Under proposed bill, doctors don't have to tell you everything
A new bill in Wisconsin could change what doctors are required to tell their patients about alternative treatments available to them, but not everyone is on board with the idea.
Right now, doctors are required to tell patients about tests and treatments for any symptoms a patient has, even if doctors don't believe the patient has that underlying condition.
While they said patient safety is their top priority, some have different definitions as to what that really means.
“Most of us in health care are in favor of this bill just because it doesn't make much sense without it,” said Kristen Lerberg, a family physician at Mayo Clinic Health System in La Crosse.
She said patients don't need to know about every single test and treatment available if she doesn't think they will help.
“It's a waste of time,” said Lerberg. “It’s scares patients unnecessarily for things that they don't have.”
The new bill would change the law and no longer require doctors to tell patients about every alternative tests or procedures if they don't think their patient needs them.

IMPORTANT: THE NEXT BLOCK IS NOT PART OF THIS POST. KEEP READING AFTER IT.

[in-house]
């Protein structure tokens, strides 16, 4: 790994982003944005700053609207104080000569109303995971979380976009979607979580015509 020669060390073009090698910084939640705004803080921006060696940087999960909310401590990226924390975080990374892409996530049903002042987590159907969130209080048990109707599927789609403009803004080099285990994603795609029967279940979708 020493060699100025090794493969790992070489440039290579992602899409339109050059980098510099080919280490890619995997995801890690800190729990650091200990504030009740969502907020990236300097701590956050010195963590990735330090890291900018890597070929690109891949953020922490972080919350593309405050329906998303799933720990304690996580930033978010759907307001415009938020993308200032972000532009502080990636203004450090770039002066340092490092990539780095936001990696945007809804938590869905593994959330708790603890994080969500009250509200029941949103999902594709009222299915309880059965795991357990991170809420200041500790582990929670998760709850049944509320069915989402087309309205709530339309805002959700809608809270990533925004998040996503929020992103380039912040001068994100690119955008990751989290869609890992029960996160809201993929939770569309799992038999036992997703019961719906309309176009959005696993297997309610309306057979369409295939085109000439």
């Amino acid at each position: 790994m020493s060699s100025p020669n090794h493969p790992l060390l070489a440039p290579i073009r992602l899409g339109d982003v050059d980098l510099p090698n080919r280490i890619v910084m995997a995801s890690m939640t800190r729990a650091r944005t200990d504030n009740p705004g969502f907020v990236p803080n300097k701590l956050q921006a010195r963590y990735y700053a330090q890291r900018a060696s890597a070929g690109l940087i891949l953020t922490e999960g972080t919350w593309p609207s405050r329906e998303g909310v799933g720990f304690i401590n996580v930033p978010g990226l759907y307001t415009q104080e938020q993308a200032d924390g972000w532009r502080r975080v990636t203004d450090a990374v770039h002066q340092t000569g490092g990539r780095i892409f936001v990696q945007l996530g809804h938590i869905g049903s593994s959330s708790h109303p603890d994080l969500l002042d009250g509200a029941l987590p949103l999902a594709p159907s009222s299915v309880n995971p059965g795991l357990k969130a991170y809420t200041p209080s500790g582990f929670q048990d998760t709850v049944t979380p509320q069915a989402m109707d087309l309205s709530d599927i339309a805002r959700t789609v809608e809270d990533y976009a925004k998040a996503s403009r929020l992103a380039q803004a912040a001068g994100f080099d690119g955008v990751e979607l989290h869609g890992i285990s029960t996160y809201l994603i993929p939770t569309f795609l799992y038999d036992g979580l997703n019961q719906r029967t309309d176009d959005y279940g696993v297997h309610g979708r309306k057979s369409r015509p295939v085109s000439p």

Lerberg said the new bill not only has the potential to save time, but also money.
“If a young healthy non-smoking patient comes in to see me about a cough, if I treat her the way that I treat her now appropriately, she's probably going to have a $120 office visit charge,” said Lerberg. “If I have to do pulmonary function and a CAT scan, that simple bronchitis is going to cost her probably more around $3,000.”
“The real world is it could have an effect on how someone's life is affected for the rest of their life,” said Joe Veenstra, attorney at Johns, Flaherty and Collins in La Crosse.
Veenstra said sometimes patients want to know about all the options to decide for themselves.
“I don't think any physician intends to not inform their patients of risks that might be inherent in a procedure or not having a certain test, but there are these outlier cases that things happen,” said Veenstra.
Veenstra said it could also make it more expensive to prosecute these types of cases.
But Lerberg said doctors should be able to use their professional judgment to provide the best care for patients.
“I think we depend on that team effort, and the patient taking ownership of their health and the doctors recommending the right treatments and then these extra layers of safety that come with our technology and our communication systems that we have in place that allow us to provide that safe care without any additional risk,” said Lerberg.
The bill passed in the Judiciary Committee Thursday and is now on its ways to the full Assembly.
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